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outpatients.1,2 Often depressed primary care patients report somatic symptoms, which include gastrointestinal, skeletal muscle, and cardiovascular complaints, as opposed to describing nonsomatic criteria for depression. Doubts about the effectiveness of antidepressant medication and other therapies, such as cognitive therapy, may contribute to the variability in primary care management of depression.3,4 Up to 40% of depressed patients fail to show a response to first-line antidepressant drug treatment,5 and of those that do respond, only a proportion will achieve full recovery.6 One cohort study of primary care patients found that 60% of depressed patients treated with medication and 50% with milder depression still met the criteria for caseness at 1 year.7 Recent reports have indicated an urgent need to review the evidence of only those studies of antidepressant efficacy on patient samples based in primary care.8,9 Several completed reviews and protocols are currently registered on the Cochrane database that consider the efficacy of antidepressants for the treatment of depression. None has specified a focus on patients treated in primary care.10 Systematic reviews of antidepressant medication often include patients seen in outpatient facilities rather than in primary care or at least recruited from primary care.11 Concern has been expressed about the relevance of secondary care studies to primary care patients.8,9 We are aware of only 2 published systematic reviews based on patients either seen or recruited in primary care. Both compared newer antidepressants with older antidepressants. The Mulrow et al review12 had a small section on antidepressant drugs vs placebo but reviewed only 4 studies. The MacGillivray et al review13 compared selective serotonin reuptake inhibitors (SSRIs) with tricyclic antidepressants (TCAs) and therefore comment only on relative efficacy. Comparison with placebo is needed to obtain absolute efficacy. These considerations indicate a persistent need to review the evidence of only those studies that have been conducted comparing antidepressant efficacy with placebo using patient samples based in primary care.8,9 The aim of this review was to review systematically the efficacy of antidepressant compared with placebo studies in treating depression in primary care.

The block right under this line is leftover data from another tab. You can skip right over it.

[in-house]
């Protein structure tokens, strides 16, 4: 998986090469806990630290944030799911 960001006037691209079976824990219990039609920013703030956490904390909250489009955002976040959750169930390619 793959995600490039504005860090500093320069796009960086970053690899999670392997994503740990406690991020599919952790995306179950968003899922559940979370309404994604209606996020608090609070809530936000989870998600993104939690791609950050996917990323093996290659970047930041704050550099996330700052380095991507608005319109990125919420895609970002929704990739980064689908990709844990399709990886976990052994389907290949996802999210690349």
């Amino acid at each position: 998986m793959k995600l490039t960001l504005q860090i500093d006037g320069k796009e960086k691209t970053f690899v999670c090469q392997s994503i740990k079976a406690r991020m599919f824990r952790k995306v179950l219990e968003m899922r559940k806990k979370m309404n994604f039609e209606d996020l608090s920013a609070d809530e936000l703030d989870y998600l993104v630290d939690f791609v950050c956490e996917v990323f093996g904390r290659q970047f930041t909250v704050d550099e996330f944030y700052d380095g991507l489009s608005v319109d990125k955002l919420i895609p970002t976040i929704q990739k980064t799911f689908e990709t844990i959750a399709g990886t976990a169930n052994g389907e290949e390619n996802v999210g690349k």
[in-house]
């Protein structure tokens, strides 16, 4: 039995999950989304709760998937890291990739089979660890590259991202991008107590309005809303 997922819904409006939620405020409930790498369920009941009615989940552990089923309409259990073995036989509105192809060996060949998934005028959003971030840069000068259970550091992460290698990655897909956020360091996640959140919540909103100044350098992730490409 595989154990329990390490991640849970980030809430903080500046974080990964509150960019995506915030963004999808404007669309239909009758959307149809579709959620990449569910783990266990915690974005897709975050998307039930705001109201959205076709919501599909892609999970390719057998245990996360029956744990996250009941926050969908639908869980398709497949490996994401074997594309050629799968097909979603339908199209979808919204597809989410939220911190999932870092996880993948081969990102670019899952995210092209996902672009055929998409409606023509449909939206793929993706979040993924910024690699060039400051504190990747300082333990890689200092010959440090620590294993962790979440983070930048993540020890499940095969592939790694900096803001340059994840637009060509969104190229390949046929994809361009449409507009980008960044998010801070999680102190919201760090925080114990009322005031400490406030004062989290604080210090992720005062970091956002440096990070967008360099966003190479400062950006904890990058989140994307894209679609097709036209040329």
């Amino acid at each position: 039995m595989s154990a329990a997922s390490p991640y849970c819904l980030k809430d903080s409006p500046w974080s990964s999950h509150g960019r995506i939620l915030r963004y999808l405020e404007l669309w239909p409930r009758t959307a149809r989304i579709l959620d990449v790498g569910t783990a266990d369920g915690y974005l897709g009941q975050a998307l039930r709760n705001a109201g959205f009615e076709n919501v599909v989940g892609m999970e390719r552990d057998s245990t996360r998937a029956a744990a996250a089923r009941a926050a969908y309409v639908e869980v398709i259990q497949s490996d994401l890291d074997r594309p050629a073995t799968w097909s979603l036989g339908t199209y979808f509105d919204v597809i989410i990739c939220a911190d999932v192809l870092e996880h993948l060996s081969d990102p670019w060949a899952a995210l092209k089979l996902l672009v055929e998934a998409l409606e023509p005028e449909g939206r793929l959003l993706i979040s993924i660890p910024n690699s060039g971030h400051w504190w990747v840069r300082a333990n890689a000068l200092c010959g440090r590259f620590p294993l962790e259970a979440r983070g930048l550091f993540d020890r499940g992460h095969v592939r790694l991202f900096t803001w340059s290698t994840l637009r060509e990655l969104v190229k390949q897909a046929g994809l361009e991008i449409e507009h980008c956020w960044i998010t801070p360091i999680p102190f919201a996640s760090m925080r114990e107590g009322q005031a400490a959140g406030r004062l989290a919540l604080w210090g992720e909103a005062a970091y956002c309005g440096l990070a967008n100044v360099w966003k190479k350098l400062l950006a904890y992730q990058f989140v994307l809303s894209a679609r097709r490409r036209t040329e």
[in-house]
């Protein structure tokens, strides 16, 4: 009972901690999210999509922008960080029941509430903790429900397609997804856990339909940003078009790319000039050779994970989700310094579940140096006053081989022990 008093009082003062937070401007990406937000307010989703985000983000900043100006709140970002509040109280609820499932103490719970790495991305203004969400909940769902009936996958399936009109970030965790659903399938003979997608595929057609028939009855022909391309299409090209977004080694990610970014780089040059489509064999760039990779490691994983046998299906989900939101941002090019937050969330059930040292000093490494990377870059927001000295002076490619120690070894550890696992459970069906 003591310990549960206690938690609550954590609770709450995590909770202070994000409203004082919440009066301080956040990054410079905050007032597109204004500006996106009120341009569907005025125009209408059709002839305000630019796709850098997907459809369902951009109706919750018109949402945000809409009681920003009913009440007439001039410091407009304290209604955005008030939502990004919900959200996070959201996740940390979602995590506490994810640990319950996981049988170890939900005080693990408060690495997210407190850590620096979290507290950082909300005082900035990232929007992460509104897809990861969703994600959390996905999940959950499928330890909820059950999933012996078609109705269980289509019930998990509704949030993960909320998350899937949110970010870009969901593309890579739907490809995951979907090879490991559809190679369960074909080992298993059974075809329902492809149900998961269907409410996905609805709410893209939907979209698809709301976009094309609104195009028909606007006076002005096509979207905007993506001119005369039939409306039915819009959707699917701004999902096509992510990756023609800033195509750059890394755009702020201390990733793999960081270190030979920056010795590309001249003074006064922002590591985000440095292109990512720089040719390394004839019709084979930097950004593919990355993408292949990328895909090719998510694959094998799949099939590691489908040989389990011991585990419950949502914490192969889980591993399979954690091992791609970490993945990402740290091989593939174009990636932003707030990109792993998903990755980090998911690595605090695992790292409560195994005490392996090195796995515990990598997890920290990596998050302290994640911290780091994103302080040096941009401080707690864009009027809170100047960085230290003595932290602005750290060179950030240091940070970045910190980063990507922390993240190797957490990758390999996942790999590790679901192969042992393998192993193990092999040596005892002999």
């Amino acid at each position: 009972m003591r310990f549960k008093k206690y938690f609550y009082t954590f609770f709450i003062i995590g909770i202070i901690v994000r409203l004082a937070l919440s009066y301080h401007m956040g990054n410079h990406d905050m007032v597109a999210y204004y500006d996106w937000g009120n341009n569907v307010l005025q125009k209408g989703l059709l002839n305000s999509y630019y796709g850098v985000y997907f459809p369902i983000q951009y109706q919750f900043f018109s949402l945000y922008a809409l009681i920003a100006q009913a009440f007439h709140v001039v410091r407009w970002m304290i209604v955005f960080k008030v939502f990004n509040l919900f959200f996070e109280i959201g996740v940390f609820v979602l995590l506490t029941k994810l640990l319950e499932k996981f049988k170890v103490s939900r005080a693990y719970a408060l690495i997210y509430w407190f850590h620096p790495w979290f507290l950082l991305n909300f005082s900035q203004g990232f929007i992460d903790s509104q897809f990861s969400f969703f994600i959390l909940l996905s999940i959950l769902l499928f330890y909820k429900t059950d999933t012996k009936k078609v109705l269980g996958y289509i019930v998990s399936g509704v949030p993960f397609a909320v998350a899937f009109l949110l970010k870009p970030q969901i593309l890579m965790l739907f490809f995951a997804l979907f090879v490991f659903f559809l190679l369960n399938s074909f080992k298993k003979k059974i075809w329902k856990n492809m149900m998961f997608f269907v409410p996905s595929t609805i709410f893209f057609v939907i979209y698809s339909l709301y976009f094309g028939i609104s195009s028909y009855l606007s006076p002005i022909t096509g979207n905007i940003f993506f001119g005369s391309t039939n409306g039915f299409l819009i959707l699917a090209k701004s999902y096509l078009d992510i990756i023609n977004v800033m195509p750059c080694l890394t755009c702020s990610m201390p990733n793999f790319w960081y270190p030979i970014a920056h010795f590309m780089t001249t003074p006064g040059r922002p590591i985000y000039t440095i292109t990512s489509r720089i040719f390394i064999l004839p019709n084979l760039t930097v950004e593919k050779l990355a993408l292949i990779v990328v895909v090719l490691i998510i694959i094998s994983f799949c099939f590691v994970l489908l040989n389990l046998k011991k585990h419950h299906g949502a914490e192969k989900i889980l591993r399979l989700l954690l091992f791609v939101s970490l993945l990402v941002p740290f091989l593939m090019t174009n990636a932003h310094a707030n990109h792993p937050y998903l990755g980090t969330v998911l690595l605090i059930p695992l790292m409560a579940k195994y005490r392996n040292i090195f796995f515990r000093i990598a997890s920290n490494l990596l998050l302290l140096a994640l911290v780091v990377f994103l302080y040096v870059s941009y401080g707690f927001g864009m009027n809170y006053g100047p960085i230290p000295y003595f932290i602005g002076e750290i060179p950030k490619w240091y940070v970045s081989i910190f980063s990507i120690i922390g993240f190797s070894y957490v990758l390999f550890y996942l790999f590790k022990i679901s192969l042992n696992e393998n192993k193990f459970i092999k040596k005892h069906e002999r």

care from a primary health care clinician.14 Participants had to be adults who had a diagnosis of depression (studies with predominately children or the elderly were excluded), because we wished to assess the dosage levels in adults, and lower doses of antidepressants are often used in the elderly. Studies could be in any language. Our primary outcomes were the efficacy of TCAs and SSRIs in comparison with placebo. Secondary outcomes were the number reporting drug-related adverse events and the number withdrawing because of drugrelated adverse events. We also explored the effect of study quality on outcome, the effect of having primary care physicians as at least one half of the clinicians prescribing medications and assessing patients, and the effectiveness of low-dose of medication. Data Sources We electronically searched the Cochrane Collaboration Depression, Anxiety and Neurosis Group (CCDAN) register, MEDLINE, International Pharmaceutical abstracts, PsycINFO, and EMBASE up to February 2003 for any trials in which antidepressants were used in primary care. A follow-up search was done in September 2003, and a final search was done in December 2004. The search terms used were the names of all known antidepressant medications. There was no language restriction. Two reviewers independently assessed abstracts of all studies possible for inclusion for relevant study inclusion criteria. We searched for additional trials in the reference lists of initial studies identified and by scrutinizing other relevant review articles. We also contacted selected authors and experts.